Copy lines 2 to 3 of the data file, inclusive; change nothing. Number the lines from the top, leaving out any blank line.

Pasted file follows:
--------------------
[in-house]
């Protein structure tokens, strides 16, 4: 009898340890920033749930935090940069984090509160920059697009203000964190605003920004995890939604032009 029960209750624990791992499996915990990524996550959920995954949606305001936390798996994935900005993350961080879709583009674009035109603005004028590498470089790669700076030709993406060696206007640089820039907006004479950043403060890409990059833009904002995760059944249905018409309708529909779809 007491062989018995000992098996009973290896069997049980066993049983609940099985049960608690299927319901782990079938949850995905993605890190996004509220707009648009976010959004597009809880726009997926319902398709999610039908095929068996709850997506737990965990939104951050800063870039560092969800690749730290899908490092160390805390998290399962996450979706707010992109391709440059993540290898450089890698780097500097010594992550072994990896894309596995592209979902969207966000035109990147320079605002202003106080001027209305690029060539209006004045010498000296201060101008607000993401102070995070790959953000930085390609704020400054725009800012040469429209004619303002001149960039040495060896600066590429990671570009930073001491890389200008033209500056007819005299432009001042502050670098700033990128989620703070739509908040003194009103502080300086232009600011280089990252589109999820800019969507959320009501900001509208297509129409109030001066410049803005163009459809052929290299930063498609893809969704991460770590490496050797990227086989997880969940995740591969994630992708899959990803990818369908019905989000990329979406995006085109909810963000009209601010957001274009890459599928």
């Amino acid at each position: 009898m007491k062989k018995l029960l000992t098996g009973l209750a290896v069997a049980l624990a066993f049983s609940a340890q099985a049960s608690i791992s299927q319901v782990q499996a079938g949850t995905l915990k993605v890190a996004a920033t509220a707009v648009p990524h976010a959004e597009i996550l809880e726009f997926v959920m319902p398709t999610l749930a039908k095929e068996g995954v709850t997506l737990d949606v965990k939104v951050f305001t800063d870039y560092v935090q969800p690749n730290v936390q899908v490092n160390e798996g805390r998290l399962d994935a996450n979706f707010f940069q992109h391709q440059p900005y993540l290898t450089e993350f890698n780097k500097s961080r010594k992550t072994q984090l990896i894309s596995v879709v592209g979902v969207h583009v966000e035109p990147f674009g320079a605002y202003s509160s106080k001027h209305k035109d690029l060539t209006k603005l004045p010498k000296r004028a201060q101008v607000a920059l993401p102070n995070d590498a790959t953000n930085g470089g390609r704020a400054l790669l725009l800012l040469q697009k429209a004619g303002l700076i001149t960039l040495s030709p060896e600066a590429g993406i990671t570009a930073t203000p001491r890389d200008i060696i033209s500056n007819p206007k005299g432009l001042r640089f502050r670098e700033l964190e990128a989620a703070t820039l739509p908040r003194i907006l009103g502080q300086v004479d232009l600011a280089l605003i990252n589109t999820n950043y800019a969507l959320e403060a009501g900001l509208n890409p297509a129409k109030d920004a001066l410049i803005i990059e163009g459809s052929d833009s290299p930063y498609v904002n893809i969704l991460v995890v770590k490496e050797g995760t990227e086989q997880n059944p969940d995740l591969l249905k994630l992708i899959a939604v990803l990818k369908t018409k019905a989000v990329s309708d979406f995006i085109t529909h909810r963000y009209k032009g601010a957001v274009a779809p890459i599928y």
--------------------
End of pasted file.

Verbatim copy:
């Protein structure tokens, strides 16, 4: 009898340890920033749930935090940069984090509160920059697009203000964190605003920004995890939604032009 029960209750624990791992499996915990990524996550959920995954949606305001936390798996994935900005993350961080879709583009674009035109603005004028590498470089790669700076030709993406060696206007640089820039907006004479950043403060890409990059833009904002995760059944249905018409309708529909779809 007491062989018995000992098996009973290896069997049980066993049983609940099985049960608690299927319901782990079938949850995905993605890190996004509220707009648009976010959004597009809880726009997926319902398709999610039908095929068996709850997506737990965990939104951050800063870039560092969800690749730290899908490092160390805390998290399962996450979706707010992109391709440059993540290898450089890698780097500097010594992550072994990896894309596995592209979902969207966000035109990147320079605002202003106080001027209305690029060539209006004045010498000296201060101008607000993401102070995070790959953000930085390609704020400054725009800012040469429209004619303002001149960039040495060896600066590429990671570009930073001491890389200008033209500056007819005299432009001042502050670098700033990128989620703070739509908040003194009103502080300086232009600011280089990252589109999820800019969507959320009501900001509208297509129409109030001066410049803005163009459809052929290299930063498609893809969704991460770590490496050797990227086989997880969940995740591969994630992708899959990803990818369908019905989000990329979406995006085109909810963000009209601010957001274009890459599928």
């Amino acid at each position: 009898m007491k062989k018995l029960l000992t098996g009973l209750a290896v069997a049980l624990a066993f049983s609940a340890q099985a049960s608690i791992s299927q319901v782990q499996a079938g949850t995905l915990k993605v890190a996004a920033t509220a707009v648009p990524h976010a959004e597009i996550l809880e726009f997926v959920m319902p398709t999610l749930a039908k095929e068996g995954v709850t997506l737990d949606v965990k939104v951050f305001t800063d870039y560092v935090q969800p690749n730290v936390q899908v490092n160390e798996g805390r998290l399962d994935a996450n979706f707010f940069q992109h391709q440059p900005y993540l290898t450089e993350f890698n780097k500097s961080r010594k992550t072994q984090l990896i894309s596995v879709v592209g979902v969207h583009v966000e035109p990147f674009g320079a605002y202003s509160s106080k001027h209305k035109d690029l060539t209006k603005l004045p010498k000296r004028a201060q101008v607000a920059l993401p102070n995070d590498a790959t953000n930085g470089g390609r704020a400054l790669l725009l800012l040469q697009k429209a004619g303002l700076i001149t960039l040495s030709p060896e600066a590429g993406i990671t570009a930073t203000p001491r890389d200008i060696i033209s500056n007819p206007k005299g432009l001042r640089f502050r670098e700033l964190e990128a989620a703070t820039l739509p908040r003194i907006l009103g502080q300086v004479d232009l600011a280089l605003i990252n589109t999820n950043y800019a969507l959320e403060a009501g900001l509208n890409p297509a129409k109030d920004a001066l410049i803005i990059e163009g459809s052929d833009s290299p930063y498609v904002n893809i969704l991460v995890v770590k490496e050797g995760t990227e086989q997880n059944p969940d995740l591969l249905k994630l992708i899959a939604v990803l990818k369908t018409k019905a989000v990329s309708d979406f995006i085109t529909h909810r963000y009209k032009g601010a957001v274009a779809p890459i599928y």